Last September, Saudi Arabia's King Salman bin Abdulaziz Al Saud ordered the drafting of an anti-sexual harassment law.
Nearly a year later, the order has materialized as the kingdom's 150-seat Shura Council passed a long-awaited anti-harassment law, with a majority of 84 votes.
On Tuesday, the kingdom's legislative advisory body officially approved the draft bill, criminalizing sexual harassment.
The new draft law aims to "fight the crime of harassment, prevent it, punish perpetrators and protect victims in order to preserve the privacy, dignity and individual freedoms as guaranteed by Islamic jurisprudence and regulations in place," according to the BBC.
In addition, the draft law carries a maximum penalty of up to five years in prison and a fine of up to $80,000.
"Saudi Arabia still has a long way to go, but I'm glad it's moving on the right track"
King Salman had ordered the preparation of the anti-harassment bill by the Ministry of Interior "in light of the negative impact of harassment on the individual, family and society".
Shura Council member Dr. Latifa Al Shaalan said that the draft bill "is a very important addition to the history of regulations in the kingdom. It fills a large legislative vacuum, and it is a deterrent system when compared with a number of similar laws in other countries."
The draft legislation comes days before women officially get to hit the roads, putting an end to the long-standing driving ban.
People on Twitter welcomed the news
"Thanks to all those who helped make the anti-harassment law a reality"
Others have questions: "Is flirting considered harassment?"
"Reform comes after arrest of 11 women's rights activists"
Earlier this month, Saudi authorities arrested nearly a dozen prominent activists - mostly women - for demanding rights that are now being dubbed as "reforms".
Saudi media reports suggested the detained activists were in violation of Article 12 of the Basic System of Governance, which "stresses" that the kingdom's "security and stability, its social peace and national cohesion" should be "strengthened and protected from sedition and discord."
The individuals were reportedly in contact with "foreign bodies to support their activities."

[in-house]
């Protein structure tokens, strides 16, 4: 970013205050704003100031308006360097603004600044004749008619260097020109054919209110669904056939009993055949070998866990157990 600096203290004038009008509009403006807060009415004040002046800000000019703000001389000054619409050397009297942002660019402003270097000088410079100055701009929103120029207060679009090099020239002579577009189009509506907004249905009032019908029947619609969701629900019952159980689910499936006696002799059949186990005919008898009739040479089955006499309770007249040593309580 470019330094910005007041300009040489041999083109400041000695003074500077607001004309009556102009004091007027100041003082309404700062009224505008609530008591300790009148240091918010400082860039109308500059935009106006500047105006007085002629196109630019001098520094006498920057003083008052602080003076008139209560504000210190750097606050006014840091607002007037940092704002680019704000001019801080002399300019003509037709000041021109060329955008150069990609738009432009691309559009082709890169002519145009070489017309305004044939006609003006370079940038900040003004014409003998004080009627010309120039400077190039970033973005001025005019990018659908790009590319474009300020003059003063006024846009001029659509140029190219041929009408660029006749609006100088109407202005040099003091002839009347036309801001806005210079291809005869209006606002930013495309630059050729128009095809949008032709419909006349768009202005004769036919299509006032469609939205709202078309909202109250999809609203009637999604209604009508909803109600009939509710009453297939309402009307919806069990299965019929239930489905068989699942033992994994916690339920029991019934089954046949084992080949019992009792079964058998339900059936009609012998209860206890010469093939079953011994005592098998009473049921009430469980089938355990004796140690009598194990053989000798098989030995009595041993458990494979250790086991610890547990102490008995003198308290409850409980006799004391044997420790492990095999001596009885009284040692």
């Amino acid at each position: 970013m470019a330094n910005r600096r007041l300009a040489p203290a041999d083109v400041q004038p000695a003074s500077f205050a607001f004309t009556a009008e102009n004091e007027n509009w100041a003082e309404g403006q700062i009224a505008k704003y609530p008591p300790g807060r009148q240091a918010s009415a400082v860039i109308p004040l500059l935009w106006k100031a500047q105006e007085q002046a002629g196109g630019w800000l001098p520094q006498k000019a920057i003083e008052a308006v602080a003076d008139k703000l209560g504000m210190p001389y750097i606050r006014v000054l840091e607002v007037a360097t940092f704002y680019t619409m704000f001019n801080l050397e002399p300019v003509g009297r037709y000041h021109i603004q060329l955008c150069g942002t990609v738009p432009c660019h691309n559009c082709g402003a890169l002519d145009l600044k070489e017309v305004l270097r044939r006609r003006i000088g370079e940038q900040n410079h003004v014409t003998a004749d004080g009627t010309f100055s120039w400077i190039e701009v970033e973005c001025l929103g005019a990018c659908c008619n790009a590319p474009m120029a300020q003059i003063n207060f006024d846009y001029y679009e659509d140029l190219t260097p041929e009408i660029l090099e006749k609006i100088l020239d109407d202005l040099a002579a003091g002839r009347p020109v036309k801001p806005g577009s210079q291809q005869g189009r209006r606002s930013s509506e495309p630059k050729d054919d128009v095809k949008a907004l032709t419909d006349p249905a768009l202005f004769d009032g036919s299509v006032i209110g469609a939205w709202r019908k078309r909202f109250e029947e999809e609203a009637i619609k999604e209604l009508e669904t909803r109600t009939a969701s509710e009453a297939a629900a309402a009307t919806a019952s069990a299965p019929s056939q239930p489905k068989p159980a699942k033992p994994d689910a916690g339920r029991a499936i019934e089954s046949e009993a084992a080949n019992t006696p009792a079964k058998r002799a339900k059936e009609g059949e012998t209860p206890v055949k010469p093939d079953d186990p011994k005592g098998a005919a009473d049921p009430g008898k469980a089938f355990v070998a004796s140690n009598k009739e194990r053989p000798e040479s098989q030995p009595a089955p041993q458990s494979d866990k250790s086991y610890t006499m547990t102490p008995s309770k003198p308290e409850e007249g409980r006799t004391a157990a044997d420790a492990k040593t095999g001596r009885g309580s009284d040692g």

They also "sought to recruit persons working in sensitive government posts as well as providing financial support to hostile elements abroad."
Among those detained is Loujain al-Hathloul, who was held in jail for more than 70 days back in 2014 after attempting to drive from the United Arab Emirates into Saudi Arabia. The activist's lawyer, Ibrahim al-Modimeegh, who formerly served as an adviser to the Saudi cabinet, was also arrested.
Saudi authorities have since released less than half of those detained.
Sexual harassment in Saudi Arabia
In recent months, a number of sexual harassment cases have been reported across the kingdom, with many Saudis demanding authorities to begin imposing laws in that regard.
The edict is of vital importance in the kingdom, where women continue to face high rates of sexual harassment.
According to a 2014 study, nearly 80 percent of women - aged 18 to 48 - said they have experienced some form of sexual harassment in Saudi Arabia.
The Institute for International Research, a Canadian institute specialized in research and field studies, found that Saudi Arabia witnessed an 11.4 percent increase in sexual harassment cases in 2016, compared to 2014.
Prior to officially criminalizing sexual harassment, Saudi authorities have been holding abusers accountable recently.
In recent months, they made immediate arrests in several abuse cases captured in videos that went viral on social media.